WiseAcre Gardens

north of the adirondacks – wildflowers & perennials that survive winters colder than my wife's feet

Blog Home - For more Wildflower, Perennial, Mushroom and Looney Tunes images visit my web site - Wiseacre Gardens
Posted by WiseAcre on Feb 6th, 2008

Phlox stolonifera

2008
Feb 6

Phlox stolonifera I found this Phlox at my favorite perennial nursery. It might have easily been overlooked but it was in bloom. Drawn to the wonderfull color I pulled out a plant marker and saw the magic words – “zone 3″.  That’s all I needed to see and I loaded 50 of these little beauties in my truck. I had to have them and I’d worry about where to put them later. The excitment of a new discovery outweighed any logical consideration of their requirments and if they would actually take to my garden.  The plant tag only gave light conditions – sun to part shade. One way or another I was going to find a spot for them.

This will be the third spring in my garden. I found a spot that gets morning sun in well drained soil with a neutral pH. (I’m blessed with some of the country’s best soil - Madrid Sandy Loam)

Phlox stolonifera

Phlox stolonifera with Bloodroot, Vinca, Columbine and Hosta.

I’ve found that this is a shallow rooted plant. Keeping it out of the hot afternoon sun keeps the soil from getting too dry. While it has tolerated some dryness I haven’t taken a chance to see just how dry it can get. During the summer I water the area a little if we haven’t had rain.

I also have tried to grow this on Long Island in soil best described as gravelly clay that too often stays wet. That was not a good idea but I had to try. It did grow but it’s having a hard time holding on. Maybe the soil is too acid or too tight to really develop a good root base. Whatever the reason this Phlox doesn’t seem to like a clay based soil.

This year I’m going to be transplanting the hosta in order to give this Phlox some more room to roam. After all, digging up, dividing and transplanting is half the fun of gardening for me. The other half is expanding the garden and hoping things fall into place like the photo above.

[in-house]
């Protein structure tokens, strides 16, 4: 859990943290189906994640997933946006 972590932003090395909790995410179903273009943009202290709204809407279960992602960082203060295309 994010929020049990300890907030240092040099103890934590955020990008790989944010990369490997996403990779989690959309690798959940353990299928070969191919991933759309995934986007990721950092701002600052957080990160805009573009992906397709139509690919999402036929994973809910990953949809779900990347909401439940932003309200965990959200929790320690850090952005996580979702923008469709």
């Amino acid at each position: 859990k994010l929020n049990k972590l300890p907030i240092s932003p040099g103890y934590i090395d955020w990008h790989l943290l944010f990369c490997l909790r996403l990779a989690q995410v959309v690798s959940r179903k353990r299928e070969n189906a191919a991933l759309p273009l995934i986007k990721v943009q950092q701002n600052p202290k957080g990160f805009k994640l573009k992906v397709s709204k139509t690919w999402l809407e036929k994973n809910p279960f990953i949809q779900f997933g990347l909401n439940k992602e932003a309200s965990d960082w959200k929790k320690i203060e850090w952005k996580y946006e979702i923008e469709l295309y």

Closeup of Phlox stolonifera

3 Responses

  1. Mr. McGregor's Daughter Says:

    Lovely little plant! Is it fragrant? I’ve never grown P. stolonifera, only P. divaricata. I’ve a feeling that P. stolonifera wouldn’t like my extremely well-drained soil that drys to hard-cracked clay.

    I should stop to smell the flowers. The early bloom and color hooked me. Besides it’s getting pretty hard to get my nose that close to the ground. I have a fit if anyone but the grand daughters pick my flowers (including me).

    I wouldn’t try again to plant where the ground drys to brick. I did once but the plants just withered away before I had a chance to move them.

  2. Mark Says:

    Hi Wise acre,
    What a cracking backdrop to those plants, which I might add are looking really lush and healty.Its good to see a hosta not full of holes after the slugs have attacked it.
    I like you are bit of a sucker for blue plants and carn’t wait to see the bluebells once again.

    Cheers Mark

    Mark,
    Slugs are not that much of a problem since we have the same taste in beer. It’s the deer that give me problems.
    Blue flowers are a real challenge. “Blue” is properly translated to purple when looking at a catalog or plant tags at a nursery.

  3. jodi Says:

    This phlox flowers for weeks on end for us (the fog keeps things lasting long, when they don’t turn to mush, that is. I have several cultivars, and love it, and the fragrance is pretty awesome.
    I also never met a blue flower I didn’t love. If goutweed (you probably call it bishops weed, Aegopodium) had blue flowers I’d never growl about it, ever.

    jodi,
    I guess I’ll have to lay down and try sniffing the phlox. I’ll never post Aegopodium or bishops weed on my site. It’s far too aggressive in a perennial gardens and hard to get rid of when it does run amuck. It might make a nice groundcover somewhere but I prefer other plants. I do have some way back in a “wild” place. It’s actually taking over an area with Quackgrass and it’s all from a bit of “sod” I dumped out back.

Leave a Comment

Name

Email

Website

Stuff whatever it is you have to say in the box


I dare you to

Comment Feed
You might want to see my response to the stuff people throw in the box
 Subscribe in a reader